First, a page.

[Cite as http://purl.org/au-research/grants/nhmrc/465095]
Prof Carol Pollock
Prof David Harris
Brief description This Study aims to answer the question: When is the best time for adults with kidney disease to start dialysis? This question is currently a subject of intense international debate. It has been suggested that patients who commence dialysis relatively early, when they still have a high level of remaining kidney function, have fewer complications, maintain a better level of function in the community and are less likely to die as a result of their kidney disease. However, this has not been determined in a rigorous scientific manner. In fact starting dialysis earlier may expose the person to the risks associated with the use of dialysis and may also impact on their quality of life. Many international kidney societies have formulated guidelines recommending that dialysis should be commenced early - when the remaining kidney function drops to a level of approximately 10-15% of normal kidney function. Recent practice in Australia and New Zealand has been to commence dialysis when the remaining kidney function is between 6 and 9% of normal. Hence, the adoption of these guidelines recommending an earlier dialysis start time will have a significant impact on health costs; therefore a net benefit to the patient and the community, needs to be demonstrated. To answer this important question, we have designed and instituted a multi-center trial, that was commenced in 2000. The trial has been scientifically designed (randomised controlled trial) to compare the effect of early start dialysis (remaining kidney function between 10-14%) versus late start dialysis (remaining kidney function between 5-7%) on survival, disease and dialysis complications and subsequent hospitalization. To date 748 of the required 800 patients have been entered into the trial and will be followed for a minimum of 3 years. We are confident the results of this trial will impact at a local, national and international level, delineating best practice management of dialysis in people with kidney failure.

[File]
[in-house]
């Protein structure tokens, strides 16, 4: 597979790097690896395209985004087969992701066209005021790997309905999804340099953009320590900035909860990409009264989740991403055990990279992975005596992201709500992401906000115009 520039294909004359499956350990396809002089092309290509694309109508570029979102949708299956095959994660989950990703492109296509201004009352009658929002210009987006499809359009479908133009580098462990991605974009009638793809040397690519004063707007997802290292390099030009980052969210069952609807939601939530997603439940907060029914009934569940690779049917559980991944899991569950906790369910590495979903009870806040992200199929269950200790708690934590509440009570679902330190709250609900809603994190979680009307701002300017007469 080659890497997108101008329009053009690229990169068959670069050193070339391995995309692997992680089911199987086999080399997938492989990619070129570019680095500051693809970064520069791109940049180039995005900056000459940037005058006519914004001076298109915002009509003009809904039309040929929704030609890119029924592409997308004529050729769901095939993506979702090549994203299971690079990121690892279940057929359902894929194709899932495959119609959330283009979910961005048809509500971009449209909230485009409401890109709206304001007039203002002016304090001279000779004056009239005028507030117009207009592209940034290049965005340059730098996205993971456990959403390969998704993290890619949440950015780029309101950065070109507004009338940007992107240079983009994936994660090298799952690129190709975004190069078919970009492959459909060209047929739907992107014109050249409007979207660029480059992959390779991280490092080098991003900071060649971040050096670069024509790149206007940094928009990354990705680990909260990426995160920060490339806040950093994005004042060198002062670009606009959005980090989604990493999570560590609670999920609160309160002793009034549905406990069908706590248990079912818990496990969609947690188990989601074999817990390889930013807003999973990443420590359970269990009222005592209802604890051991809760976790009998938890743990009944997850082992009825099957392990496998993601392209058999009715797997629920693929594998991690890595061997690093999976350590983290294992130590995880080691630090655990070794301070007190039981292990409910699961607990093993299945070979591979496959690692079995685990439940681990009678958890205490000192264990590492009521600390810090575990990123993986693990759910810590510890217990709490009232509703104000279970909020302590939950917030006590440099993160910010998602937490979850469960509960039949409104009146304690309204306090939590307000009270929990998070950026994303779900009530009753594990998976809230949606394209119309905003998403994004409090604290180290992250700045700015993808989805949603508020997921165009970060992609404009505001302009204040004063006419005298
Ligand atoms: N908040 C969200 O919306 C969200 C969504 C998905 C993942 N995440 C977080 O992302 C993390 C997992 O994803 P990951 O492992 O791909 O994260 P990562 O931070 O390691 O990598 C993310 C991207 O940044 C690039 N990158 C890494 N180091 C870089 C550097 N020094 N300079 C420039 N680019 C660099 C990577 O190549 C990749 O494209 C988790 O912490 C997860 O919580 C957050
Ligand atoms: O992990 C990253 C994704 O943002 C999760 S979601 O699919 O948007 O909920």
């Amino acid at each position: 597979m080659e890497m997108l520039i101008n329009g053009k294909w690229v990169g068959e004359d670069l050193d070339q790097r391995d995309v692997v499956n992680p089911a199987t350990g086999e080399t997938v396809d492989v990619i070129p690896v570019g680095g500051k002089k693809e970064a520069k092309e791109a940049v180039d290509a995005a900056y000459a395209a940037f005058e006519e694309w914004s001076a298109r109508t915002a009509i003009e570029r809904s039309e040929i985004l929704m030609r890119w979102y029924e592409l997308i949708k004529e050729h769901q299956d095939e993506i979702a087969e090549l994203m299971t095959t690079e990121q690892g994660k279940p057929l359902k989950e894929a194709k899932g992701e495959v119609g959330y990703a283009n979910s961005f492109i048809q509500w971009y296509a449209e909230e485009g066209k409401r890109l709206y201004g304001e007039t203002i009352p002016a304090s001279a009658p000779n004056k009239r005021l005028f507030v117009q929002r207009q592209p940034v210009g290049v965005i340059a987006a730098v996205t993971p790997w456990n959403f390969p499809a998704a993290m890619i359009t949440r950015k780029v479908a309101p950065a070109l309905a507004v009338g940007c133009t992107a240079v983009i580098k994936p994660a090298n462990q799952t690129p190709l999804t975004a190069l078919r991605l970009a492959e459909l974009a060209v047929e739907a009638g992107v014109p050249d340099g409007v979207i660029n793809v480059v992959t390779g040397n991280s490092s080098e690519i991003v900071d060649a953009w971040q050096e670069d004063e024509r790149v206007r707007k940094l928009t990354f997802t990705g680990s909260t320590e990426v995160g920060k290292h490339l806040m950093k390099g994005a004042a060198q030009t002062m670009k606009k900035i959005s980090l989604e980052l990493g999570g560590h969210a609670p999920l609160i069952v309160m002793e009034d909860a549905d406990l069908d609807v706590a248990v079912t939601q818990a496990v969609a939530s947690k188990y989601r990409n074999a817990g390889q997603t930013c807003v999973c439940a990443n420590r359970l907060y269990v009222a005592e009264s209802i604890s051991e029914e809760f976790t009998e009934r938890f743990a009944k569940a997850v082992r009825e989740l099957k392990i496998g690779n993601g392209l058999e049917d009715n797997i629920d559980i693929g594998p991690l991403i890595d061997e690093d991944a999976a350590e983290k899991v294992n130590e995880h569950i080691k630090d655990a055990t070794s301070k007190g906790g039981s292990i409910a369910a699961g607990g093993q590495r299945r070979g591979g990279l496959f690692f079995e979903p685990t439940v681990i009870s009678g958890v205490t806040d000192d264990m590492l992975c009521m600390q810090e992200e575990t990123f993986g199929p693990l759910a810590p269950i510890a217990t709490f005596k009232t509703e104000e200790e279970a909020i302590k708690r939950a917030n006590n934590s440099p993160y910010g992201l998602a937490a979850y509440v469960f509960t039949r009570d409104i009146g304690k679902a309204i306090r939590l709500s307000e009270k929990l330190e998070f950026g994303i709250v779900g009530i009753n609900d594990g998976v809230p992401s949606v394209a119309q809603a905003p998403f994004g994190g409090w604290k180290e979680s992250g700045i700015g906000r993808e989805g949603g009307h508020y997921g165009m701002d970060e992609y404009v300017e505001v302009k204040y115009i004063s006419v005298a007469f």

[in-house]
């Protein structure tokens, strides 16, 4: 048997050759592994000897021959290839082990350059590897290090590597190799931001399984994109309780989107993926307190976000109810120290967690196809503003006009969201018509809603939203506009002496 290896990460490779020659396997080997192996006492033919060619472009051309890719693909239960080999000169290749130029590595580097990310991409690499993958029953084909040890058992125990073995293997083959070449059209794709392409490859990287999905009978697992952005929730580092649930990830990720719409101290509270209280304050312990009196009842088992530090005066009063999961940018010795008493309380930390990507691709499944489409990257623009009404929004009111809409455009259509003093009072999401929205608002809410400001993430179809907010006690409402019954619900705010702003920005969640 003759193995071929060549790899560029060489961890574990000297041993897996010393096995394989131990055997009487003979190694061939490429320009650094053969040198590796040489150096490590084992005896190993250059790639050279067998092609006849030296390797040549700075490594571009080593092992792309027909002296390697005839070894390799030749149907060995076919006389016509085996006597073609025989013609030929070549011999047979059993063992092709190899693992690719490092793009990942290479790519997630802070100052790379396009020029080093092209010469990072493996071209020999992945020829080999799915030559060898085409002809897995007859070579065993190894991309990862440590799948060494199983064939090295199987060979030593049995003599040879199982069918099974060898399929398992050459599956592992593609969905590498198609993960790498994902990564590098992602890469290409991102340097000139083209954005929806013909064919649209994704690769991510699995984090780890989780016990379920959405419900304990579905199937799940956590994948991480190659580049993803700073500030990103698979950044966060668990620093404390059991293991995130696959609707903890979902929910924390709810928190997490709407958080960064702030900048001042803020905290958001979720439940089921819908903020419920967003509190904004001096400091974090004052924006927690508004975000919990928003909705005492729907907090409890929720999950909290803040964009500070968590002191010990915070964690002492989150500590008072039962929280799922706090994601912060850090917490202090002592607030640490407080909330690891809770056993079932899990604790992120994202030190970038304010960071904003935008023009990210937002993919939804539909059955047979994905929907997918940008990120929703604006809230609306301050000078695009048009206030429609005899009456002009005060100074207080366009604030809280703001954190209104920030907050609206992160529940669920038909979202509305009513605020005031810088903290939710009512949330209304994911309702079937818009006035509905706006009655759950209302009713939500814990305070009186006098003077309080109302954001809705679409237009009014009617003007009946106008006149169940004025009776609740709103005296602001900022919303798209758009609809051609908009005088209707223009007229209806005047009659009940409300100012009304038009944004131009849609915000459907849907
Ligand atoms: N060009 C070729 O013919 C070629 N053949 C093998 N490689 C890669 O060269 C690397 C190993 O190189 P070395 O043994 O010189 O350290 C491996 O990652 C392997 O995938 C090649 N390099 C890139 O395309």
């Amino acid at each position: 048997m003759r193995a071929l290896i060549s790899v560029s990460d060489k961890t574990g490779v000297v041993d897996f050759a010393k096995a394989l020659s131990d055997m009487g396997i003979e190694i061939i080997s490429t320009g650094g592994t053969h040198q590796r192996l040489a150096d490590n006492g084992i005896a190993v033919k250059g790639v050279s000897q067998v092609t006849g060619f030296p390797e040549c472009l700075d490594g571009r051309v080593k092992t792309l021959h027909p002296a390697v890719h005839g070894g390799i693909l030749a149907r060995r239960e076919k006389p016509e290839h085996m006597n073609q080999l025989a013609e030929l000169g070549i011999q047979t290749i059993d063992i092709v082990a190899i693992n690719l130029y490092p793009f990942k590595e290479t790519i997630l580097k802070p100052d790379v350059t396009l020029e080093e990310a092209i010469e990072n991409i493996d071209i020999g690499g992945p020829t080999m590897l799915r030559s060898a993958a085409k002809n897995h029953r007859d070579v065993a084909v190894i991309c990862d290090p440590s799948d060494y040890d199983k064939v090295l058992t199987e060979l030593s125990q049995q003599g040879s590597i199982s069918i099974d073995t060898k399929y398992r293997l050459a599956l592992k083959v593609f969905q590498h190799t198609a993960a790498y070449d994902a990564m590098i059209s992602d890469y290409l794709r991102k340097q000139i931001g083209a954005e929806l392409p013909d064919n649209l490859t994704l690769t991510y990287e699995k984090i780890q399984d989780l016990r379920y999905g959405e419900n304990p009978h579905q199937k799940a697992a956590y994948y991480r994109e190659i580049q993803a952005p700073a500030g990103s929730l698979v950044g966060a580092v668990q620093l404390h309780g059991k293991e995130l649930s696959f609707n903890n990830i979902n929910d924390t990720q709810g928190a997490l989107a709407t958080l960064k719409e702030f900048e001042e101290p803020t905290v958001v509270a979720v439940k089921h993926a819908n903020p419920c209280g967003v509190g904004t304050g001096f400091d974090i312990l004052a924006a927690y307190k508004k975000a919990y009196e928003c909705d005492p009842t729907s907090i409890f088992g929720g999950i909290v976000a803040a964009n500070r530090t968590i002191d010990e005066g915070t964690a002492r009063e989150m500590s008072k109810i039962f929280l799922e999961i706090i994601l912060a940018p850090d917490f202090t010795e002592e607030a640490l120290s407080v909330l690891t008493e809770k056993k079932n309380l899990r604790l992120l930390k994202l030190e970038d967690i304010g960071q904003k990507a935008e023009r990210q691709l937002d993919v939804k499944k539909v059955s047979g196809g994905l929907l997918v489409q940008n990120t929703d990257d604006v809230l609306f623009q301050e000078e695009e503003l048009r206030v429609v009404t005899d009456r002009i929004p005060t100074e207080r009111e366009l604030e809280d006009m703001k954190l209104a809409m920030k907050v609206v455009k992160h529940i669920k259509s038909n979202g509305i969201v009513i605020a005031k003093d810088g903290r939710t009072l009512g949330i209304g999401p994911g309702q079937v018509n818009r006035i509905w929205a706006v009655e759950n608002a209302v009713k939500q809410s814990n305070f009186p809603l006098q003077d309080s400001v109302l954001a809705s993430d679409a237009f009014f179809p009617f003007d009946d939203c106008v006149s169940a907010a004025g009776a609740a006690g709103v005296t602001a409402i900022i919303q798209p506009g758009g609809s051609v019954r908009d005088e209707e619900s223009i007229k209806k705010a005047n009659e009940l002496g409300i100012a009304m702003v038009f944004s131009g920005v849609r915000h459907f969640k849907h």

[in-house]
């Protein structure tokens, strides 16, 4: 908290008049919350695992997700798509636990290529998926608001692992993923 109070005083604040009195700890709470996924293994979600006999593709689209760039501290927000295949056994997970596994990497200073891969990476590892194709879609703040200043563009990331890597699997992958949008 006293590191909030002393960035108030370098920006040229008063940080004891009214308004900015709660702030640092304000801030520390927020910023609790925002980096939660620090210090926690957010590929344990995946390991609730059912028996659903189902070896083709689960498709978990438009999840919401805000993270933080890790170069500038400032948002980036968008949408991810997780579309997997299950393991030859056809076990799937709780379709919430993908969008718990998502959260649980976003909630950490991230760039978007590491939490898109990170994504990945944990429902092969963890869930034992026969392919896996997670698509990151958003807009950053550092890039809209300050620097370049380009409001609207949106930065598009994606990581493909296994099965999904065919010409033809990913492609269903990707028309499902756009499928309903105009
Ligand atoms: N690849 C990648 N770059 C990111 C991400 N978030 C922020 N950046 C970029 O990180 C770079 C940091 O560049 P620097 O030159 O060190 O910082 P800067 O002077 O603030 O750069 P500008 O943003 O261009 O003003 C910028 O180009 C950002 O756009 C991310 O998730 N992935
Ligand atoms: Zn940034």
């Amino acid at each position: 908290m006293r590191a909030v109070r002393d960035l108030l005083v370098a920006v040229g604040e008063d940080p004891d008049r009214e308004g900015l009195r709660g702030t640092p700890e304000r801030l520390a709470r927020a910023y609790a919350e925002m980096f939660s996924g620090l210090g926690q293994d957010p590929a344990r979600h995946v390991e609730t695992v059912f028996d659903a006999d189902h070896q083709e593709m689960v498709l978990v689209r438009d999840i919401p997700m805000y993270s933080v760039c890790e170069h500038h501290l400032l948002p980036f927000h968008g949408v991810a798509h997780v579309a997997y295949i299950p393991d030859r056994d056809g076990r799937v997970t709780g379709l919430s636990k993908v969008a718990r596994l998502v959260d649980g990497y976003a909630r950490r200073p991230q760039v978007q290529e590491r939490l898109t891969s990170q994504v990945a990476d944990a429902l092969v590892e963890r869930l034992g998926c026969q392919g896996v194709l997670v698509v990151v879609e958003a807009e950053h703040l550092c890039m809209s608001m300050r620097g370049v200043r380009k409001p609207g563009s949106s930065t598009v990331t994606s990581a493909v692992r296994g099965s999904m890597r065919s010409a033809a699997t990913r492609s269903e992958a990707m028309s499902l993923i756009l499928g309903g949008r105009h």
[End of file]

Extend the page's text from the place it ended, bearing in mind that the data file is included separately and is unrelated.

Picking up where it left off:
Funding Amount $AUD 690,152.55
Funding Scheme NHMRC Project Grants
Standard Project Grant